PoC and MVP: A short introduction
The abbreviations PoC and MVP have become firmly established in IT industry terminology over the last 10 years. In this text, we explain what we mean and think when we use these ambiguous terms.
The abbreviations PoC (Proof of Concept) and MVP (Minimum Viable Product) have become firmly established in IT industry terminology over the last 10 years. Although the terms have become more common, we’ve nevertheless noticed that people sometimes use the words to mean completely different things.
In this text, we want to explain what Kodan means when it uses the terms “PoC” and “MVP”. This text was written by service designer Ville Yli-Knuutila and architect Herkko Virolainen.
Proof of Concept
“Proof of Concept” can be broken down into the individual components of “proof” and “concept”, or translated to the equivalent of concept proving. Proving is clear, but what do we mean by concept? In this case, it refers to a claim, assumption, idea, or hypothesis, about whose funtctionality we are uncertain. The concept and proof thereof can also be summarised in a simple “if X, then Y” conditional clause. Depending on its content, the purpose of a proof of concept is to explicitly prove one or more concepts included in a future system or service.
Here’s an example. SalesCompany Ltd makes the following assumption: if sellers have a certain type of data available to them (if X), then they can contact more customers per day (then Y). Here, we may be tempted to think of a data dashboard or other digital user interface, but the easiest way to prove this concept may be to just manually collect data and email it to sellers once per day. If the number of contacts then increases, the concept has been proven worthy of further development.
It’s important to understand that proof of concept is not a functioning system that has been “stripped of some features”. Its only purpose is to test the viability of a particular concept. You don’t necessarily need even a single line of code to prove a concept, either. Once a concept has been tested, the proof of concept is usually discarded. It is often carried out quickly and cheaply, so it’s not sensible to begin to build new features or other long-term functionalities on top of it.
Minimum Viable Product, MVP
It’s worth taking a moment to really examine the meaning of these three words!
Minimum. Small. The product already generates value and solves a problem or problems, but is still subject to numerous restrictions and requires further development. Restrictions can involve limited availability on different platforms, a lack of various functions, or a lack of automation and integration, to name just a few examples. Lots of manual work may still be required behind the scenes. Because of these limitations, the product is still “small.” It does not cover all possible use cases.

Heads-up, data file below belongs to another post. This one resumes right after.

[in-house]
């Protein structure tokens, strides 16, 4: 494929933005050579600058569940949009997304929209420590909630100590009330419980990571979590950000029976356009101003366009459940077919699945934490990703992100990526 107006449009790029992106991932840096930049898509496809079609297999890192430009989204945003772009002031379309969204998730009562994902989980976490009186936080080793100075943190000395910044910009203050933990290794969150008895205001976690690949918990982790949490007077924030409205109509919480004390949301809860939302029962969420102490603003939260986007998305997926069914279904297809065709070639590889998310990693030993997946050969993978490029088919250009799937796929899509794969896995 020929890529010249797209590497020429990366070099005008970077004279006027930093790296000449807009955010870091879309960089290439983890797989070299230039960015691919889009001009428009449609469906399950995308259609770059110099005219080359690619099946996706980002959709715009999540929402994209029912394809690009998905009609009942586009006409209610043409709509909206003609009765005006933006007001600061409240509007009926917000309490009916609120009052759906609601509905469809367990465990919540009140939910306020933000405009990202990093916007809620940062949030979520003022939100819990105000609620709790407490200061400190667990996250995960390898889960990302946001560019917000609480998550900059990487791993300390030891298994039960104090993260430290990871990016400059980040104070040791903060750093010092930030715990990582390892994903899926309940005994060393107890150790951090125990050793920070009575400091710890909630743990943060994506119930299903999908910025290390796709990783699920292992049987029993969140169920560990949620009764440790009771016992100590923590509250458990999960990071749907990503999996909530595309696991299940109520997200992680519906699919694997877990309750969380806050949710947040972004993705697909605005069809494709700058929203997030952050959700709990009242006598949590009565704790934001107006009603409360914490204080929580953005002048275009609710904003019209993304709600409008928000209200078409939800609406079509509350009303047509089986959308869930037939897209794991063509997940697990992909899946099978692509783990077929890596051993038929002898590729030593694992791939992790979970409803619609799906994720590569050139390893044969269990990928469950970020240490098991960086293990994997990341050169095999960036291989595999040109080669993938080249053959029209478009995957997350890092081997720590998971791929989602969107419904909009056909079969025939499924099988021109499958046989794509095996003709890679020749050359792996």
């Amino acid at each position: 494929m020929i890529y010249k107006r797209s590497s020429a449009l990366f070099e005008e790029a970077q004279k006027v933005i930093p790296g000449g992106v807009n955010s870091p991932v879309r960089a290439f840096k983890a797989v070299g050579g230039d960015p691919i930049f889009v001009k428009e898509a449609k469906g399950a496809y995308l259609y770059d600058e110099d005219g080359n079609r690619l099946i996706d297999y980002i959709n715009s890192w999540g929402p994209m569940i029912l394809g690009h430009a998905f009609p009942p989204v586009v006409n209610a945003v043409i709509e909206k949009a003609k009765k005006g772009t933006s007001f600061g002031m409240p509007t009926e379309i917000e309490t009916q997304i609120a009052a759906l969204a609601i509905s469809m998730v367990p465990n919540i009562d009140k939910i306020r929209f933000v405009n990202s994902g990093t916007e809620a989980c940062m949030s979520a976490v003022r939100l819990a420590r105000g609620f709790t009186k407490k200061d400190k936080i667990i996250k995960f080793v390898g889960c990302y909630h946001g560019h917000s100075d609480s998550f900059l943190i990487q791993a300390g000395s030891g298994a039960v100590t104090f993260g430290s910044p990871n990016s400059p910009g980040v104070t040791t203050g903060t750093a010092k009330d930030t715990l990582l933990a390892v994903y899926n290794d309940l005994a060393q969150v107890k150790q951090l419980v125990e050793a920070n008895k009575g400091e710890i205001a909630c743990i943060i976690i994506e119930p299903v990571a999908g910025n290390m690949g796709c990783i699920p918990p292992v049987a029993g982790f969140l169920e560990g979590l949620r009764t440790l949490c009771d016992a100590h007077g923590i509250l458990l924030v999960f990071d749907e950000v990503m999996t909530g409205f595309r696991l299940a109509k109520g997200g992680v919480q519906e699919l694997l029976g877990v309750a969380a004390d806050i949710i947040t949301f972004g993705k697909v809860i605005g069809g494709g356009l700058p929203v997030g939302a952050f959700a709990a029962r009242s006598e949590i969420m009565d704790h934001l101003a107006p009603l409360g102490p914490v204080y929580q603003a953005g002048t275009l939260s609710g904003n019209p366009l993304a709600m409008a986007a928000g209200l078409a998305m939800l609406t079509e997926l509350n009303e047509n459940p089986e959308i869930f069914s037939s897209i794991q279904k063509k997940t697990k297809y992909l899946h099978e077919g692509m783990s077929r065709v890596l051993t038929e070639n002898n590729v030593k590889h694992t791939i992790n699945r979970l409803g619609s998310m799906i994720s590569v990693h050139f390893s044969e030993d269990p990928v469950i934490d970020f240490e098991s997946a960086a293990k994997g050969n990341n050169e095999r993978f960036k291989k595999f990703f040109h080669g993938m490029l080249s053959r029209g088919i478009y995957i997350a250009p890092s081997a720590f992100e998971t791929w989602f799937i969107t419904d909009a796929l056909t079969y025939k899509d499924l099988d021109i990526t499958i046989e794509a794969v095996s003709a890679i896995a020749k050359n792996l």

Viable, practicable. The system produces clear value for at least one target group. Further development should be continued, and it does not consume too many resources in relation to the benefit it provides.
Product. The system is a clear entity with carefully implemented foundations which allow for scaling and further development. If you’re developing a product for sale, then it can already be sold.
The definitions above can sometimes contradict one another. When building an MVP, the most difficult struggle is to strike a balance between the terms minimum and viable. What do we truly need - and what can we leave out? At what point do the investments required for further development outweigh the benefits provided by the system?
Example (continued). SalesCompany Ltd’s proof of concept shows that the extra data provided to sellers increases the number of daily contacts. Because collecting and sending data manually is not sensible in the long run, SalesCompany Ltd decides to deploy a digital service where sellers can always find up-to-date data. The MVP is deployed as a functional but stripped-down version: user management (e.g., new user credentials, forgotten passwords) is handled manually, there is no support for mobile devices yet, and the user interface is deployed with off-the-shelf components. Initially, the product serves approximately 50% of all sellers. If the service generates added value as expected, its development will continue.
The MVP’s most important task is to test and demonstrate the idea’s functionality in practice; in the hands of real users in the often chaotic real world context. An MVP is used to obtain feedback from users on whether the value produced by the system is valuable enough, and on which direction that product development should take.
Don’t be afraid of embarrassment!
Sometimes an organisation that provides a digital service has an extremely detailed idea in mind of how the system “should” look and how it “should” work. The difference between the vision and reality may at some point in the project result in negative cognitive dissonance. There is a fear that if the product goes out to the user looking like this, it will be a laughing stock. This can cause sensible decision-making to be thrown out the window, and the development team’s time and energy are focused on the wrong places.
The service’s end users however do not have that same vision in mind. They don’t know what’s missing from the service or how it “should” work. They’re simply and solely interested in whether the service makes their lives easier. If it does that, even a clunky product will find loyal users.
Once the product is in a state where it substantially creates value for at least one user group without breaking, it should be published. If you’re embarrassed about the product’s functionality or appearance, then good! That means you haven’t polished it for too long.